The House of Representatives passed yesterday afternoon two separate bills requiring drug tests for individuals running for public office as well as those who are sitting elected officials, at a time when the public demands that political candidates and public officials be held to a higher standard and higher degree of accountability. Some previous lawmakers were involved in drug-related matters.
Both bills require that the results of the drug tests be disclosed to the public.
For official candidates, the test results are to be made public by the Commonwealth Election Commission.
By a vote of 19-0, the House passed Rep. Roman C. Benavente’s (Ind-Saipan) amended House Bill 18-121, requiring screening for illegal substances among those running for office.
Rep. George Camacho (R-Saipan) offered a floor amendment to HB 18-121, to clarify that the testing for illegal substance is required “once the Commonwealth Election Commission certifies individuals as official candidates” and that the official candidates shall “bear the cost of the drug testing.” Members adopted Camacho’s floor amendment, and passed the bill as amended at 3:40pm.
House members also passed by a vote of 19-0 Rep. Christopher Leon Guerrero’s (Cov-Saipan) amended HB 18-152, requiring mandatory drug testing of elected public officials. The amended bill, co-sponsored by three other members, passed at 4:01pm.
Speaker Joseph Deleon Guerrero (Ind-Saipan) offered a floor amendment, which the members later adopted, to remove a portion of one of the provisions that would have required each elected official to bear the cost of the annual drug testing.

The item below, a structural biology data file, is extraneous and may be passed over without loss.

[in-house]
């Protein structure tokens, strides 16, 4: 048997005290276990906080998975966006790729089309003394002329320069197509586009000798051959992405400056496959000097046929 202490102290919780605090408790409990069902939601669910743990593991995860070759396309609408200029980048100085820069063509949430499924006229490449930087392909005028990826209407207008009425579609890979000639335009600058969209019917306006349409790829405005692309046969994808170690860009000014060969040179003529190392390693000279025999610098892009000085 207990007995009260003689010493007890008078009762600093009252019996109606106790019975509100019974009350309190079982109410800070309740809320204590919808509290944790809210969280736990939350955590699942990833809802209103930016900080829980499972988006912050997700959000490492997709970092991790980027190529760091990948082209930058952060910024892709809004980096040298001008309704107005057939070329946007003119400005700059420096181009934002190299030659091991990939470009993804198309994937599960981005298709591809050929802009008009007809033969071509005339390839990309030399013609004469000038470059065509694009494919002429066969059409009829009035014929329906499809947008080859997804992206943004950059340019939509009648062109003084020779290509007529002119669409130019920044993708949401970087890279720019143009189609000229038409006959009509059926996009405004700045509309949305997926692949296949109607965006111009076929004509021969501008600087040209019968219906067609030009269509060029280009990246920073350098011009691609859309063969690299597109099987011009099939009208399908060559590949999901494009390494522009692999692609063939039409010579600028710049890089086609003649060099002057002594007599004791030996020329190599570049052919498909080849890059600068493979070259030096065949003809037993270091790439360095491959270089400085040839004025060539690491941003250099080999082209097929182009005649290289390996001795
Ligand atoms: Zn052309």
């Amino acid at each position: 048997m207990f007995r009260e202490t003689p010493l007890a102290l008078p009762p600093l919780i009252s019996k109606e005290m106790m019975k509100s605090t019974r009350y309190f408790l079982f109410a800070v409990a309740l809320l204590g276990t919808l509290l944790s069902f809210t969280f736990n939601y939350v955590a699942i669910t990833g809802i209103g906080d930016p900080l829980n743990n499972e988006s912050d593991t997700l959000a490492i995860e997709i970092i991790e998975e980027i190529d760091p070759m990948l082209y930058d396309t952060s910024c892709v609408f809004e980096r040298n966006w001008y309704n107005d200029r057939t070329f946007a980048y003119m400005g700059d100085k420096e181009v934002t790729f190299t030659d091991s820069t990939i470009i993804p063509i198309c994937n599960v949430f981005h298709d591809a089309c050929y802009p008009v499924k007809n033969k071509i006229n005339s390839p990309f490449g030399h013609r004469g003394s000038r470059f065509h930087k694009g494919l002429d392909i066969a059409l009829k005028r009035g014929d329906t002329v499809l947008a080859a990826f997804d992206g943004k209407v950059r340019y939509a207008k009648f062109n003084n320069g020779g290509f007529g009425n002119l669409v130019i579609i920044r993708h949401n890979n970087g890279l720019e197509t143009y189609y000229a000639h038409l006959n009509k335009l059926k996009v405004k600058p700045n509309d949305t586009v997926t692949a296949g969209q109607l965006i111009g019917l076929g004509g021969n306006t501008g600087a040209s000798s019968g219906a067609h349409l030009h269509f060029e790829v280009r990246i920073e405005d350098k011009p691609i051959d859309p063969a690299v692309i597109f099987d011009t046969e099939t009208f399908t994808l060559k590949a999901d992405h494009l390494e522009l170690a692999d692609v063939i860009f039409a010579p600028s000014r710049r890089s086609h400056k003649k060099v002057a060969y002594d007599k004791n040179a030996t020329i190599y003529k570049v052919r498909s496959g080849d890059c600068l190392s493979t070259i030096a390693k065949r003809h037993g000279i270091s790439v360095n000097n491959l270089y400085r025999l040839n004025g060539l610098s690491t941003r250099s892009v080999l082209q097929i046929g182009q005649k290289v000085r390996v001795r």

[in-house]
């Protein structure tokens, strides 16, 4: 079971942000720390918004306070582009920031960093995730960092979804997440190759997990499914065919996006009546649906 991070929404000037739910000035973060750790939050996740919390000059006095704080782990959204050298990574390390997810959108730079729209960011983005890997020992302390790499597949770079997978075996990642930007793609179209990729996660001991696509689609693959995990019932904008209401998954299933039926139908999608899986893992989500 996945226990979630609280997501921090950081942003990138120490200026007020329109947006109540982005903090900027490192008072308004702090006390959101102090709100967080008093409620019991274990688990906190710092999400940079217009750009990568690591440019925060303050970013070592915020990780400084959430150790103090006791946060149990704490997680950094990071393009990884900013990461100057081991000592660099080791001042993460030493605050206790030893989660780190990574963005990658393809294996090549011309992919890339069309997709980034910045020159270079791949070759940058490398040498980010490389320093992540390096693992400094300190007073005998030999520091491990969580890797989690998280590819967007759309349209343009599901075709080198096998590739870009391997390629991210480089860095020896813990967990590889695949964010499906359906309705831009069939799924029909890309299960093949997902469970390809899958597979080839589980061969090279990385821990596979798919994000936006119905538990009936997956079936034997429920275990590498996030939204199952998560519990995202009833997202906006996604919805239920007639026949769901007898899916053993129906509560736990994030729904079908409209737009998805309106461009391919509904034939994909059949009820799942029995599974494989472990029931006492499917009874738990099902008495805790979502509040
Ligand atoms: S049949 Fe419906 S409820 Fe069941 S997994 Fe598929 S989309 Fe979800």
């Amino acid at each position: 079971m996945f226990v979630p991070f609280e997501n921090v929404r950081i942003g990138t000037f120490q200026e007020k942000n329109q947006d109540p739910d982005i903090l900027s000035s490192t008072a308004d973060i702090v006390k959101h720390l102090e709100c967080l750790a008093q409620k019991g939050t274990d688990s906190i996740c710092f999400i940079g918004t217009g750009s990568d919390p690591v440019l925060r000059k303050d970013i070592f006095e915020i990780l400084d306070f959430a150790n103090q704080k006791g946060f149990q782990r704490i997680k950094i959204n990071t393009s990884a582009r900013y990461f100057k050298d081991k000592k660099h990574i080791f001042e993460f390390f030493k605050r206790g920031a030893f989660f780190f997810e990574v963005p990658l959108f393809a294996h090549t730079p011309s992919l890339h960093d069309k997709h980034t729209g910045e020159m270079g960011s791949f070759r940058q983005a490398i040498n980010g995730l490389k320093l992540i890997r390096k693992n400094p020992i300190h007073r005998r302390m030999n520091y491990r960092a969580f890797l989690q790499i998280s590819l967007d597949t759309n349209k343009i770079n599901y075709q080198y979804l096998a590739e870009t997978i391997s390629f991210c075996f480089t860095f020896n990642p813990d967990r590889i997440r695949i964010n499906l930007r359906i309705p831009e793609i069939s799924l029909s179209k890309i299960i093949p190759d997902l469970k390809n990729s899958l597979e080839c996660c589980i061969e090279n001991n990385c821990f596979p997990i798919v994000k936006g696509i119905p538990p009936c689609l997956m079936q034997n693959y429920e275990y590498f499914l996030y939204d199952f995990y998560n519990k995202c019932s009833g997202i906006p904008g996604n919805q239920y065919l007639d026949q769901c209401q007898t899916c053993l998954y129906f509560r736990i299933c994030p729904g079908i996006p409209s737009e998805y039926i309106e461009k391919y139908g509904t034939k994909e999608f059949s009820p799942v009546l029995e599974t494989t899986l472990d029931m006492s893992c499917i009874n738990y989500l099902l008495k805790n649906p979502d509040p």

During discussion of the bills, some members asked about the absence of any penalty provision for those who do not comply with the drug testing.
The speaker said a penalty provision was intentionally not included because by doing so, “it may infringe on one’s constitutional rights.” He said the penalty is the public disclosure of the drug test results. Some members also said this includes disclosure that the officials or candidates didn’t undergo drug testing.
HB 18-121, HD1 and HB 18-152, HD2 are now headed for the Senate, which is also now reviewing a bill that would require drug testing for law enforcement personnel.
Benavente, in his bill, said the growing abuse of controlled substance has been associated with an increased level of crime in the CNMI.
“Over the years, there have been several incidents involving elected officials and law enforcement officers or employees of regulatory agencies who have either been convicted or charged with committing illegal drug use or trafficking related offenses in the CNMI,” the bill says.
It adds that the abuse of controlled substances by individuals charged with and who hold the responsibility of safeguarding the safety of the public “has shaken the confidence of the people in law enforcement and elected officials.”
Leon Guerrero, in his bill, said the government has adopted alcohol- and drug-free workplace policies but these policies do not apply to elected officials.
“Elected officials should be held to a higher degree of accountability. The results of drug tests of public officials should be made public,” the bill says.
Under the bill, each elected official shall annually submit to a test for controlled substances. Elected officials include the governor, lieutenant governor, members of the Senate and House of Representatives, mayors, municipal council members, and elected members of the Board of Education.
The speaker said even the attorney general, who will be elected in November, will be included, along with judges and justices who are up for retention because their names would also be on the ballot.
In the past year, the government has not conducted any random drug testing because of lack of funds. But Gov. Eloy S. Inos said his administration will reprogram funds to ensure government random drug tests will be administered this year, following reports that not even law enforcement personnel got randomly tested in at least a year as required by law because of lack of funds.
Office of Personnel Management director Isidro Seman earlier said OPM needs “at least $14,000 to $15,000 a year” to administer random drug testing annually.